Feasibility of Middle East-to-India Pipeline Examined in Study
The paper presents details of technical and commercial challenges associated with the feasibility of a long-distance deepwater Middle East to India deepwater pipeline.
The complete paper addresses the conceptualization and planning of a Middle East-to-India deepwater pipeline (MEIDP), which is planned to reach a record water depth of 3450 m and cross two continental slopes, an earthquake subduction zone [the Owen Fracture Zone (OFZ)], and outfall debris of the Indus River Fan in 2500-m-deep water. The authors examine the techniques, analysis, and technology development available at the time of writing to make such challenging routes increasingly feasible.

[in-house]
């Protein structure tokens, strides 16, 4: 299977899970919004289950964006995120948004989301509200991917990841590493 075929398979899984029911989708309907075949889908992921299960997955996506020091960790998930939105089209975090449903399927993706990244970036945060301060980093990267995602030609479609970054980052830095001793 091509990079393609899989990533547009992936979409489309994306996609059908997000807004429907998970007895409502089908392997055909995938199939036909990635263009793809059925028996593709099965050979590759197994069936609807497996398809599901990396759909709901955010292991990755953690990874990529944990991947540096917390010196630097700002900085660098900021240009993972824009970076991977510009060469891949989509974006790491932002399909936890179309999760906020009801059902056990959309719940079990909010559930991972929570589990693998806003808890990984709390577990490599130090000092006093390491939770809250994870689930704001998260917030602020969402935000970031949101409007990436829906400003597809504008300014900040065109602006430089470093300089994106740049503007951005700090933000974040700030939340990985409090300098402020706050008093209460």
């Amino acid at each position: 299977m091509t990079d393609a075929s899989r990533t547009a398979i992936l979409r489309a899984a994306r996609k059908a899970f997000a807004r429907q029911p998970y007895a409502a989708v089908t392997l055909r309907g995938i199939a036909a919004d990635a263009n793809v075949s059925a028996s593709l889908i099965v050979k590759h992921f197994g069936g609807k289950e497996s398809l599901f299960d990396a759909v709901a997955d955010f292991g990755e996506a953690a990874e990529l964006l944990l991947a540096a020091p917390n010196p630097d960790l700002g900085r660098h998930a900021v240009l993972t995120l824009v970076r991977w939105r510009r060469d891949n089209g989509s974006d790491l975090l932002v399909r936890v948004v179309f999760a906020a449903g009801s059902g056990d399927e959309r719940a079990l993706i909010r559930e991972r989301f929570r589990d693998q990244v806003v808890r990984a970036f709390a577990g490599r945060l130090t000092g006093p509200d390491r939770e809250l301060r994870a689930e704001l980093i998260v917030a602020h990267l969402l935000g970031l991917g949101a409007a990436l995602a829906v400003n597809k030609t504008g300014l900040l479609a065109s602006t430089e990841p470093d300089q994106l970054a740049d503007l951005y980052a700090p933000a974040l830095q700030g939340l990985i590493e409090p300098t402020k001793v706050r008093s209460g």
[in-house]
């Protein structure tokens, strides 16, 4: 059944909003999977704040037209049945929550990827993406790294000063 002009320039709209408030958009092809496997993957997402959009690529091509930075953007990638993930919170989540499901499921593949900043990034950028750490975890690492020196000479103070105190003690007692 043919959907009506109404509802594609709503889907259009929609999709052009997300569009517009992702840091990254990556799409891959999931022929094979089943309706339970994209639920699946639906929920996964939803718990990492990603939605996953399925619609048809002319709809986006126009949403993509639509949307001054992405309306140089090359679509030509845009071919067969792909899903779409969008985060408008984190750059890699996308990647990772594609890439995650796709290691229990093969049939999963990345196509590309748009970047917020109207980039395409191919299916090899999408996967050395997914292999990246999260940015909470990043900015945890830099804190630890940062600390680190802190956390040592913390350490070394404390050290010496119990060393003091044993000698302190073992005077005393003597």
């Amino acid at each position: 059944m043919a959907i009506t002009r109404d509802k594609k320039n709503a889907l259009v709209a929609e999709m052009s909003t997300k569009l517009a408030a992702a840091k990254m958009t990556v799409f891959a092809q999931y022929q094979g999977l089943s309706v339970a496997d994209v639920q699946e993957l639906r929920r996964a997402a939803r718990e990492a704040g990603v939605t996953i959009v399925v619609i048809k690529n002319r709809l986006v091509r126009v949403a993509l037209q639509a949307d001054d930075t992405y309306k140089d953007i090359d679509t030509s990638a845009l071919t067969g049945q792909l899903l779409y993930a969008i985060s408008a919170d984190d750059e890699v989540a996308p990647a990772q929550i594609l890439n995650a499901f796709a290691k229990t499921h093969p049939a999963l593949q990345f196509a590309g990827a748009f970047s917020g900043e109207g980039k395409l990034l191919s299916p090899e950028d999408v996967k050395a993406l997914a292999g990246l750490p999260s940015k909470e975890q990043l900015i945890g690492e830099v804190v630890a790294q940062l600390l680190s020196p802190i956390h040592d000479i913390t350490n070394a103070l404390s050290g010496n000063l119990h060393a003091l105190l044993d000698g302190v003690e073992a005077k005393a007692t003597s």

India relies on regasification of liquefied natural gas (LNG) with terminals at major port locations. The Middle East has ready supplies of gas; however, significant challenges exist for a long-distance, ultradeepwater pipeline. South Asia Gas Enterprise (SAGE) has been developing the MEIDP as a transnational gas infrastructure project to deliver 1.1 billion scf/D from Oman to the Gujarat coast of India by a deepwater route across the Arabian Sea (Fig.